1. Food: I have no idea how a person manages to eat dinner during these tours. I leave my house around 5PM to get to most of these events, and then I generally get home around 10 or 11PM. Most local restaurants have closed by the time I’ve finished reading, and when I get home I don’t have the energy to assemble a bowl of cereal. Seriously, I haven’t had a hot meal in weeks. I’m wasting away. I’ve developed a theory that this is how Lee Child remains so svelte.

2. Television: I’m way behind on my programming. I’ve actually had to delete things from my Tivo UNWATCHED to make space for more critical shows. Which presents a horrible conundrum for me: though I have yet to watch the HD version of “The Science of Sleep,” I had intended to watch it someday. Will it be on again in the future? Can I really risk deleting it in favor of an episode of Project Runway?
Which leads to my next concern: as far behind as I am on my regular series, I’m completely in the dark when it comes to reality shows. This might not seem grave to some of you, but when my husband has a better idea of who might win “So You Think You Can Dance” than I do, things have gone horribly awry.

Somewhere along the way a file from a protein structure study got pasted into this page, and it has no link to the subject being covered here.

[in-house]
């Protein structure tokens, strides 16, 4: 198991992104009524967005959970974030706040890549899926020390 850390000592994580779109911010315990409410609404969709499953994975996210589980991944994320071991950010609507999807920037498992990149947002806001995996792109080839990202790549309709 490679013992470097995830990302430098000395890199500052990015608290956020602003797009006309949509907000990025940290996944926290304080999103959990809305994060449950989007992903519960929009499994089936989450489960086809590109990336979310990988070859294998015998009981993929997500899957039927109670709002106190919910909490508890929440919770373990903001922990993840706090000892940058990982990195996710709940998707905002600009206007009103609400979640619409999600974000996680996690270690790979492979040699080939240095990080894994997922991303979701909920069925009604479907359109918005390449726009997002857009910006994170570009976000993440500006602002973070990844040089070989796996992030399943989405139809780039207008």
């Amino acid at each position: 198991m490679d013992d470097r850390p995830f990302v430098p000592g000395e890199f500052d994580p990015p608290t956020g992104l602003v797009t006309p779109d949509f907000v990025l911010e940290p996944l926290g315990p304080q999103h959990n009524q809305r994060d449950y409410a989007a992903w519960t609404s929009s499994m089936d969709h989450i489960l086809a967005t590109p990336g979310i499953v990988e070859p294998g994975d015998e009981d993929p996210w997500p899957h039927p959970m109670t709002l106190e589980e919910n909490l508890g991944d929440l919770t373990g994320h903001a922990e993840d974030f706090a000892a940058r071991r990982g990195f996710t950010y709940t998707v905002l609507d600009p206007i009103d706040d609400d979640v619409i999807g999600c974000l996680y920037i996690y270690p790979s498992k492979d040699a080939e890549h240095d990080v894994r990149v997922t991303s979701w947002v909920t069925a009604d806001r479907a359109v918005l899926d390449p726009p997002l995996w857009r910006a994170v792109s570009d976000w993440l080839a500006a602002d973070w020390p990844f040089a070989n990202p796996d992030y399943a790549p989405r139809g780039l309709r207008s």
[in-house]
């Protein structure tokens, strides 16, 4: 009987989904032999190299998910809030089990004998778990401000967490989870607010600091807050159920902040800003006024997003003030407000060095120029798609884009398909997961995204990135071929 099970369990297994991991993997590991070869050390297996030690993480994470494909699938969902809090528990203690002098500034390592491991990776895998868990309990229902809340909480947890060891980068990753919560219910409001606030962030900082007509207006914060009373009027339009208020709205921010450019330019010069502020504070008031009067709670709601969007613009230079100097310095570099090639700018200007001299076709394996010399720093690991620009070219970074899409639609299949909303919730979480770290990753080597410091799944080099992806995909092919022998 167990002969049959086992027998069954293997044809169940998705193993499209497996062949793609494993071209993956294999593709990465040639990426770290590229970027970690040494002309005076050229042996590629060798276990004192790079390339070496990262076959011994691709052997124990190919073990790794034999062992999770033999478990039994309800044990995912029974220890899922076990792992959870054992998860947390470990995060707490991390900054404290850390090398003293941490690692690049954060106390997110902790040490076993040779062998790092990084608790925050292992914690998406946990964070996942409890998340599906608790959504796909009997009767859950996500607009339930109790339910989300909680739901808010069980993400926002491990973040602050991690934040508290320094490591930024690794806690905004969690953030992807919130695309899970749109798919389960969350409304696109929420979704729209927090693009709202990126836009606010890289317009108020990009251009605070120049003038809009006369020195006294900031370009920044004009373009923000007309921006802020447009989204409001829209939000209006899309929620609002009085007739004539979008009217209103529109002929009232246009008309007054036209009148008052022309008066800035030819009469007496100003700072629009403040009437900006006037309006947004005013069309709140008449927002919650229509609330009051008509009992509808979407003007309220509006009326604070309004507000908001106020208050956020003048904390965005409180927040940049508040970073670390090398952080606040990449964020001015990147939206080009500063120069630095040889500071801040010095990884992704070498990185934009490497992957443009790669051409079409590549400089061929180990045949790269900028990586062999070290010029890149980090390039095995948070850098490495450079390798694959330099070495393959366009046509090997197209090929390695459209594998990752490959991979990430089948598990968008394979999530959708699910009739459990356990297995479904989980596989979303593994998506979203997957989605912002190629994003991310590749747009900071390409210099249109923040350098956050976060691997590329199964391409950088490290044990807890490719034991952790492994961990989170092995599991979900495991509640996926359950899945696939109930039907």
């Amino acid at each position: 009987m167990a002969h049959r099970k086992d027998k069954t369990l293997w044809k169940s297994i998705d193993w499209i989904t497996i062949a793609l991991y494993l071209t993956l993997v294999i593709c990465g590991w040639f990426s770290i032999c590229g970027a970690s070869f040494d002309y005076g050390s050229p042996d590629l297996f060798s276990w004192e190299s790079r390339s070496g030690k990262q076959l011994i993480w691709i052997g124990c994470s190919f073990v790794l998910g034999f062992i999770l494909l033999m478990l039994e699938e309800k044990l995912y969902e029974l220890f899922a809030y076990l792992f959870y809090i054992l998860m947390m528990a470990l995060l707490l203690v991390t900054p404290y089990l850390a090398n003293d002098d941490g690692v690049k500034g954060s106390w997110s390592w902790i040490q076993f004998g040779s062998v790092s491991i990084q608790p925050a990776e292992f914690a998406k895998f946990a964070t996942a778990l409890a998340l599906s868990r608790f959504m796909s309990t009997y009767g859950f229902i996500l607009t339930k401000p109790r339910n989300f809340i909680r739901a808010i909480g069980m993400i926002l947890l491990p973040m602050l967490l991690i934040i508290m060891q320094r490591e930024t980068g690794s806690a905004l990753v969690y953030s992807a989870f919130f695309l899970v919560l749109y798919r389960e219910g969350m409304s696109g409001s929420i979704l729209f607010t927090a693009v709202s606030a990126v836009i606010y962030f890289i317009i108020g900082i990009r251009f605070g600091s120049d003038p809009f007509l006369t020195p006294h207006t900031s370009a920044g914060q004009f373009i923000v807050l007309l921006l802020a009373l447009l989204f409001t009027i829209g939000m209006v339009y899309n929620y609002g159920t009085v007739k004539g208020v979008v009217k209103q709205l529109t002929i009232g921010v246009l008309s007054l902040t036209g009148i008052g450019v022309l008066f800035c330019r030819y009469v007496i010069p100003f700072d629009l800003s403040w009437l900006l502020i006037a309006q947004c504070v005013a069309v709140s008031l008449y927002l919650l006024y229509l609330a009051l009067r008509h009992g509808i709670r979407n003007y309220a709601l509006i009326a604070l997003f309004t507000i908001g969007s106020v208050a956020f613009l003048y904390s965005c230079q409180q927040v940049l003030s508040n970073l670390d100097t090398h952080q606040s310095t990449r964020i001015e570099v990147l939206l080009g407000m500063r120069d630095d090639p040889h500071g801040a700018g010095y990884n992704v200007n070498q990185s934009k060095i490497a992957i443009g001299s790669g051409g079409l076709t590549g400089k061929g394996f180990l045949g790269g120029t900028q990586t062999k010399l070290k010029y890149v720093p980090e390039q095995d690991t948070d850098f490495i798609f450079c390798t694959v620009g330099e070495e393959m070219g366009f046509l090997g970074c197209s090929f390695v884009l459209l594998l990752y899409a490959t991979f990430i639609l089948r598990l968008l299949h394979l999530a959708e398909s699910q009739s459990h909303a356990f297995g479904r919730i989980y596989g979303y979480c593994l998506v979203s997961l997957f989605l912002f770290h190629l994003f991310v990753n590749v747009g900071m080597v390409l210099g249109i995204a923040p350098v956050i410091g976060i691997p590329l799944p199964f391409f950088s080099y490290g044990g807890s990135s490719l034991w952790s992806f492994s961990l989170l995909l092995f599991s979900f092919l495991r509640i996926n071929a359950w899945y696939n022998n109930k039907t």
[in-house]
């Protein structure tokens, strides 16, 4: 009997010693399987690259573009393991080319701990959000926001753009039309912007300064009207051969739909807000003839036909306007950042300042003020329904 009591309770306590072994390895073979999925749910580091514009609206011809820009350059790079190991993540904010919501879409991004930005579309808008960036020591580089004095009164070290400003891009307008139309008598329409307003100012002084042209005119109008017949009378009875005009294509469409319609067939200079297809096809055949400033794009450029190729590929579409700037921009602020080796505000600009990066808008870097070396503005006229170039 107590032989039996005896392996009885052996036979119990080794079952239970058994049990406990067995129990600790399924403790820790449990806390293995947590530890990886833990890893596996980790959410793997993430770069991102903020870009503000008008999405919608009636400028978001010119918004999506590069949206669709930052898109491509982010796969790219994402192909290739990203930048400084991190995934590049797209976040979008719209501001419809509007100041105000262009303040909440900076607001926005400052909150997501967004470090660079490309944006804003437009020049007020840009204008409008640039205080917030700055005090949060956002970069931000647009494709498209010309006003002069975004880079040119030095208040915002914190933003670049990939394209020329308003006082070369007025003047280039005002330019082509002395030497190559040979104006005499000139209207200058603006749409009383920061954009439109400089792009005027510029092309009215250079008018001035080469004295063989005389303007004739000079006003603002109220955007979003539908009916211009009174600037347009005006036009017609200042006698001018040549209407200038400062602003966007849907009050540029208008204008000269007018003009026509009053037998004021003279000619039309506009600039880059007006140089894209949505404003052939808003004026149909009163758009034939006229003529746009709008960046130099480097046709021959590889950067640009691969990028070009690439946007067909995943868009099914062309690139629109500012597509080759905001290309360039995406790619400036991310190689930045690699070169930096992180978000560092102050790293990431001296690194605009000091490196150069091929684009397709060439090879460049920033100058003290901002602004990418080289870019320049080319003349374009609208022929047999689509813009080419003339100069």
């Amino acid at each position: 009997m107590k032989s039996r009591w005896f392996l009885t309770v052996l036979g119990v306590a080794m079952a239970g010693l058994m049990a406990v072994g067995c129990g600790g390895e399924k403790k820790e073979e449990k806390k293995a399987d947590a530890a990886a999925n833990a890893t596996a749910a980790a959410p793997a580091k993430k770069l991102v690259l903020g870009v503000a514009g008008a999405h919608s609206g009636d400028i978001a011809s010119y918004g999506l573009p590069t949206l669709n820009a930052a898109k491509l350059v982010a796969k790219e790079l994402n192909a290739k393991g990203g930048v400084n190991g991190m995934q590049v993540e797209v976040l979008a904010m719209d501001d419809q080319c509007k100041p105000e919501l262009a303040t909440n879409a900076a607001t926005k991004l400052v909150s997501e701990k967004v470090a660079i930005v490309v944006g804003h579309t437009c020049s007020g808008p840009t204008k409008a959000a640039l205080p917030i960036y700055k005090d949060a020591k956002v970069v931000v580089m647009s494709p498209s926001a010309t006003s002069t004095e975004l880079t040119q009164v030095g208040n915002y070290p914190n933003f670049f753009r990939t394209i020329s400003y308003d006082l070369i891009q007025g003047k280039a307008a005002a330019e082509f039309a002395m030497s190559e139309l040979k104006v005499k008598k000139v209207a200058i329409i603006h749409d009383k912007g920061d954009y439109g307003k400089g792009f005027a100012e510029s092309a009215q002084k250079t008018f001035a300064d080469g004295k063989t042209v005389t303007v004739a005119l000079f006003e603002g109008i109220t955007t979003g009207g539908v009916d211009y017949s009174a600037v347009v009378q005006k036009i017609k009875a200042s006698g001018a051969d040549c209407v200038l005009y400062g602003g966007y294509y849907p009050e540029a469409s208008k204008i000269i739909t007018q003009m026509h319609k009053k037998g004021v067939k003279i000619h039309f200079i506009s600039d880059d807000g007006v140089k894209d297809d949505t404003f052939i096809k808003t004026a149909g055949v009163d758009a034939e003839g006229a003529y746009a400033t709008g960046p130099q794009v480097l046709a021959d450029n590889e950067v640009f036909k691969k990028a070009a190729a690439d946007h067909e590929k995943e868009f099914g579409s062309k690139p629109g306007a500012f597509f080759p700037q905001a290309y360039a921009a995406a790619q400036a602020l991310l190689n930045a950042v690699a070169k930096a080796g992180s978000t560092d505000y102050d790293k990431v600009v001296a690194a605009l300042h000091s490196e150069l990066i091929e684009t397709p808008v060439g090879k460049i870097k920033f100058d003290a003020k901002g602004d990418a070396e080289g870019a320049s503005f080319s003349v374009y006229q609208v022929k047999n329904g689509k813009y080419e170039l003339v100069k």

3. Company: I can pretty much guarantee that if you do more than a few tour stops with the same author, the two of you will quickly adopt the worst attributes of an old married couple. So it was with Simon Wood and I. Early on, we found each other charming. He chuckled at my “accidentally killed off my main character” story, I gasped during his “trapped at an underground fight club in Tulsa” anecdote. But the bloom quickly faded, and by week three we were sniping at each other, rolling our eyes, and generally behaving like the main characters in “The War of the Roses.”

4. Family: Granted, this should have come first. You know things are getting bad when your kid stops recognizing you. All right, I’m exaggerating (I am a writer, after all) but after being gone for five days, then heading out for a different corner of the Bay Area every night, it does become a little surreal. Plus, I reflexively tried to sign my name on my toddler the other day. Not good.